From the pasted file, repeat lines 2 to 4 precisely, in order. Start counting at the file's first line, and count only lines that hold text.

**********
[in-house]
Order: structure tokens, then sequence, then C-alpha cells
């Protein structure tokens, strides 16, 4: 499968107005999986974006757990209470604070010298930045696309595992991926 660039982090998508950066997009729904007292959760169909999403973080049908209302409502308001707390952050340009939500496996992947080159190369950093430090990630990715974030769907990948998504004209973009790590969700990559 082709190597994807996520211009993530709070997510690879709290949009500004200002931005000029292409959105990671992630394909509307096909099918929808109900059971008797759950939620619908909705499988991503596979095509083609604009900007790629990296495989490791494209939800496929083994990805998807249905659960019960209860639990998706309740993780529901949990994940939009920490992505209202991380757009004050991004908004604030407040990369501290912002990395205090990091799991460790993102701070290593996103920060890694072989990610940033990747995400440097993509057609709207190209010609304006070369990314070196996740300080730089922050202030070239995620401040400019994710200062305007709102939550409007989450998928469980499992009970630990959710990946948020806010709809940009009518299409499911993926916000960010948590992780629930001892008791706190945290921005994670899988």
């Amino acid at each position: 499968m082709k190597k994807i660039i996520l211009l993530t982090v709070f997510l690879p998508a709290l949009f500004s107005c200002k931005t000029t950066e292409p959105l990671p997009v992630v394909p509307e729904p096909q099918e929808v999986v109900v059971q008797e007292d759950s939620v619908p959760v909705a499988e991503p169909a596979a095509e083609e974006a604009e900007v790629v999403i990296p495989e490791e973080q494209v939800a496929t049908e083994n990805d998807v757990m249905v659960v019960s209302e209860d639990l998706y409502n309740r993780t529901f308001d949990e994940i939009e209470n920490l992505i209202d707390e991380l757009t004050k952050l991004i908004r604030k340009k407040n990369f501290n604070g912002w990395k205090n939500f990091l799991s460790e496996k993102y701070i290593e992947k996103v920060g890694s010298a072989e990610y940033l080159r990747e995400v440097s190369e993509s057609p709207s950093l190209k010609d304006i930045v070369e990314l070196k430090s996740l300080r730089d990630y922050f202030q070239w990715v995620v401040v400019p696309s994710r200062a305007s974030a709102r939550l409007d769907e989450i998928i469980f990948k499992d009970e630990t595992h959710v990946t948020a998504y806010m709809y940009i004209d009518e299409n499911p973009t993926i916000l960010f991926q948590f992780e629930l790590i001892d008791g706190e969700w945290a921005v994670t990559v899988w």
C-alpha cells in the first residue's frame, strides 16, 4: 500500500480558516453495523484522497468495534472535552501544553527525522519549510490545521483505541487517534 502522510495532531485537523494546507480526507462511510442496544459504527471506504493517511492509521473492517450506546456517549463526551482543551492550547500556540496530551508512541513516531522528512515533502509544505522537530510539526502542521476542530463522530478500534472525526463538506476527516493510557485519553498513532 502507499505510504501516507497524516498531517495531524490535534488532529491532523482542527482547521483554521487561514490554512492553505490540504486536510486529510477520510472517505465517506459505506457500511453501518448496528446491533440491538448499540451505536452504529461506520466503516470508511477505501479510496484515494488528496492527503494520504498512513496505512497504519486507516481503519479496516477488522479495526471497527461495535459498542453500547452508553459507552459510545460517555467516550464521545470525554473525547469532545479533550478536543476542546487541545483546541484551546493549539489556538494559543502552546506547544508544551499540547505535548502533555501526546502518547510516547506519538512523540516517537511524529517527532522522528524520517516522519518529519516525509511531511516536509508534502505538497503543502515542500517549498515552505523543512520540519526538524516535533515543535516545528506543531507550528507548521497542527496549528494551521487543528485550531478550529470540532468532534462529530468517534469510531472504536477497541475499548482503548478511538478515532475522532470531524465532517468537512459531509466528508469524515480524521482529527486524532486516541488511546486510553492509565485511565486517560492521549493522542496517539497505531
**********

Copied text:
Order: structure tokens, then sequence, then C-alpha cells
């Protein structure tokens, strides 16, 4: 499968107005999986974006757990209470604070010298930045696309595992991926 660039982090998508950066997009729904007292959760169909999403973080049908209302409502308001707390952050340009939500496996992947080159190369950093430090990630990715974030769907990948998504004209973009790590969700990559 082709190597994807996520211009993530709070997510690879709290949009500004200002931005000029292409959105990671992630394909509307096909099918929808109900059971008797759950939620619908909705499988991503596979095509083609604009900007790629990296495989490791494209939800496929083994990805998807249905659960019960209860639990998706309740993780529901949990994940939009920490992505209202991380757009004050991004908004604030407040990369501290912002990395205090990091799991460790993102701070290593996103920060890694072989990610940033990747995400440097993509057609709207190209010609304006070369990314070196996740300080730089922050202030070239995620401040400019994710200062305007709102939550409007989450998928469980499992009970630990959710990946948020806010709809940009009518299409499911993926916000960010948590992780629930001892008791706190945290921005994670899988």
């Amino acid at each position: 499968m082709k190597k994807i660039i996520l211009l993530t982090v709070f997510l690879p998508a709290l949009f500004s107005c200002k931005t000029t950066e292409p959105l990671p997009v992630v394909p509307e729904p096909q099918e929808v999986v109900v059971q008797e007292d759950s939620v619908p959760v909705a499988e991503p169909a596979a095509e083609e974006a604009e900007v790629v999403i990296p495989e490791e973080q494209v939800a496929t049908e083994n990805d998807v757990m249905v659960v019960s209302e209860d639990l998706y409502n309740r993780t529901f308001d949990e994940i939009e209470n920490l992505i209202d707390e991380l757009t004050k952050l991004i908004r604030k340009k407040n990369f501290n604070g912002w990395k205090n939500f990091l799991s460790e496996k993102y701070i290593e992947k996103v920060g890694s010298a072989e990610y940033l080159r990747e995400v440097s190369e993509s057609p709207s950093l190209k010609d304006i930045v070369e990314l070196k430090s996740l300080r730089d990630y922050f202030q070239w990715v995620v401040v400019p696309s994710r200062a305007s974030a709102r939550l409007d769907e989450i998928i469980f990948k499992d009970e630990t595992h959710v990946t948020a998504y806010m709809y940009i004209d009518e299409n499911p973009t993926i916000l960010f991926q948590f992780e629930l790590i001892d008791g706190e969700w945290a921005v994670t990559v899988w």